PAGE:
Foley on Microsoft
Why Does Microsoft Keep Partnering with Underdogs?
Microsoft has a lot riding on partnerships with Yahoo!, Nokia and Barnes & Noble. Mary Jo Foley wonders why, and what the impact would be of any of these go under.
- By Mary Jo Foley
There's a largely accurate adage about Microsoft that states 'Softies are at their best when they are -- or at least believe themselves to be -- underdogs.
Examples: It took market share erosion after years of owning of the Windows Web-browsing world to get the Internet Explorer team to finally step up its standards implementation and delivery cadence.
After more than a decade of completely dominating PC OSes, the Windows team got serious about "reimagining" Windows only after Apple began making mindshare and market share inroads with Mac OS and then, more significantly, iOS.
And it took Google Docs nibbling away at the Office productivity-suite monopoly for Microsoft to finally make much-needed moves toward a Web-based Office.
But what happens to the underdog rule when more underdogs are introduced into the equation?
Some Microsoft underdog groups have been forging relationships with underdog companies in those same markets. Back in 2010, the Microsoft Online Services unit entered into a multifaceted and complicated deal with Yahoo! in an attempt to put more of a competitive hurt on Google in search and advertising. In 2011, the Microsoft mobile team allied itself with Nokia in the smartphone space to attempt to bootstrap the Windows Phone platform in an increasingly iPhone- and Android-centric world. Last month, Microsoft formed a pact with Barnes & Noble to take on Amazon in the e-reader and slate space.
The problem for Microsoft is none of these partners has pockets as deep as the 'Softies do. All of them have been skidding financially and are in the midst of implementing salvage plans, simply hoping to keep their companies afloat.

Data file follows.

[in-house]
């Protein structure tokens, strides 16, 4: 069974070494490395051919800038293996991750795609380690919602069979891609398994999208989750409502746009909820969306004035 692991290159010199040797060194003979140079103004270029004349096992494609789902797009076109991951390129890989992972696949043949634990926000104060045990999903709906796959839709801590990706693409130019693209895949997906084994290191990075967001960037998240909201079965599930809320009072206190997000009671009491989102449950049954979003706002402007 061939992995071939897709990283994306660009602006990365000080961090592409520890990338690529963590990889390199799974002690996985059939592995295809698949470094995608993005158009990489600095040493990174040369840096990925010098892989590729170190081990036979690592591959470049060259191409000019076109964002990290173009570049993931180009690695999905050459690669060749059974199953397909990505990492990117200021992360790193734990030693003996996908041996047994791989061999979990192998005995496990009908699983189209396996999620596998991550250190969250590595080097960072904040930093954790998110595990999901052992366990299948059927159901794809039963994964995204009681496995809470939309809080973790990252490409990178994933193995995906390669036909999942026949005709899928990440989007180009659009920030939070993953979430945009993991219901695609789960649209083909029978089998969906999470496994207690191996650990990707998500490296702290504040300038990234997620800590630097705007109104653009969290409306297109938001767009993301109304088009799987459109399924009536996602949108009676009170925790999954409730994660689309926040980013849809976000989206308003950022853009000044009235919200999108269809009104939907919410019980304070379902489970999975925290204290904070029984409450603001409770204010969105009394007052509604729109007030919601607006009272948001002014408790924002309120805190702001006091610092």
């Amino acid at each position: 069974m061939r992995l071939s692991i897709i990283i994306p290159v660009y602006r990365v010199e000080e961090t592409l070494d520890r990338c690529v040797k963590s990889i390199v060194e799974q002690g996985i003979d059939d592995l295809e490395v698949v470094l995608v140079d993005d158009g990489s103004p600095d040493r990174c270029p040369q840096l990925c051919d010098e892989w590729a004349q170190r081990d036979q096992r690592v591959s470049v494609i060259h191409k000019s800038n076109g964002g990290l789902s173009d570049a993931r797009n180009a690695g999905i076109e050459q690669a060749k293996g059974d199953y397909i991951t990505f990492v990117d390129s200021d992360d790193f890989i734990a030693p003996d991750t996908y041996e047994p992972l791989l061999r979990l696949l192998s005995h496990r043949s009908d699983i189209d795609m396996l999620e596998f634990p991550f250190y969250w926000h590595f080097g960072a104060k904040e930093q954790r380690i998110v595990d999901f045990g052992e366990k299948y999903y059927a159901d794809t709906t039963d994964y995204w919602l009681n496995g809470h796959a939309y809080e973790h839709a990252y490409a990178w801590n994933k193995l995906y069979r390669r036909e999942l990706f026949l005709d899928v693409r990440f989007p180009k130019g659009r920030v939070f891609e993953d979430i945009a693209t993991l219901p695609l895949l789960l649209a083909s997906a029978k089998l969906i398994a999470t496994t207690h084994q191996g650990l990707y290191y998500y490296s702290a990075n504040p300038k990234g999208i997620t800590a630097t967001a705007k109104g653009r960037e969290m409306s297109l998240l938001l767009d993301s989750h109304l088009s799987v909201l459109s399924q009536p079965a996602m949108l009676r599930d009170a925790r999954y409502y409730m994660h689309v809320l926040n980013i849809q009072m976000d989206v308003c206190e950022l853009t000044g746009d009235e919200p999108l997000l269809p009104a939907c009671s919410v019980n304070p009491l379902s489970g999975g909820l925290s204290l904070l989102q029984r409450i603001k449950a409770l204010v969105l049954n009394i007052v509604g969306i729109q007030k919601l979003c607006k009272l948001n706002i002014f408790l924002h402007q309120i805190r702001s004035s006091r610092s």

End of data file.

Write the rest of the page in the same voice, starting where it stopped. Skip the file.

Almost all of Yahoo!'s eggs have been in the search and advertising basket, yet the company is now attempting to refocus and realign as a content company. Nokia, which is all about phones, is rumored to be contemplating a patent sell-off to generate needed operating funds. And Barnes & Noble is separating its digital assets from its brick-and-mortar ones -- and doing a deal with the Android patent nemesis (Microsoft) -- in an attempt to survive in the rapidly shifting book business.
Microsoft made a conscious decision not to purchase any of these underdogs. (It almost made a multibillion-dollar mistake with Yahoo!, but in the end got most of what its executives wanted with its search agreement and continued talent raids.) Instead, Microsoft has opted to prop up these companies with deals that involve investments, royalty payments and other schemes to provide much-needed cash infusions. It's unclear if the 'Softies will need to come back with stronger measures to keep these flailing partners alive.
The real question is what happens to Microsoft's products and plans if any of these underdogs fail. If Yahoo! goes down, can Bing continue to make inroads against Google? If Nokia's phone business falls apart and takes down the whole company, what happens to Windows Phone, which is banking on Nokia providing the hero devices for the Microsoft mobile OS? And if Barnes & Noble's digital Hail Mary falls short, what is Microsoft's answer to the Kindle Fire and other "consumption-focused" tablets going to be?
Maybe Microsoft's plan B in all of these cases is that failure by any of its underdog partners is simply not an option. If so, does that mean Microsoft will end up buying one or more of these vendors -- or at the least, divisions or products from them? Or will Microsoft cut its losses and drop out of search and advertising, smartphones, and tablets and slates?
I really don't know which way the 'Softies will go if and when any of their underdog partners go belly-up. I thought Microsoft was in all of these key new businesses for the long haul, but lately, I'm not so sure.
Mary Jo Foley is editor of the ZDNet "All About Microsoft" blog and has been covering Microsoft for about two decades. She's the author of "Microsoft 2.0" (John Wiley & Sons, 2008), which examines what's next for Microsoft in the post-Gates era.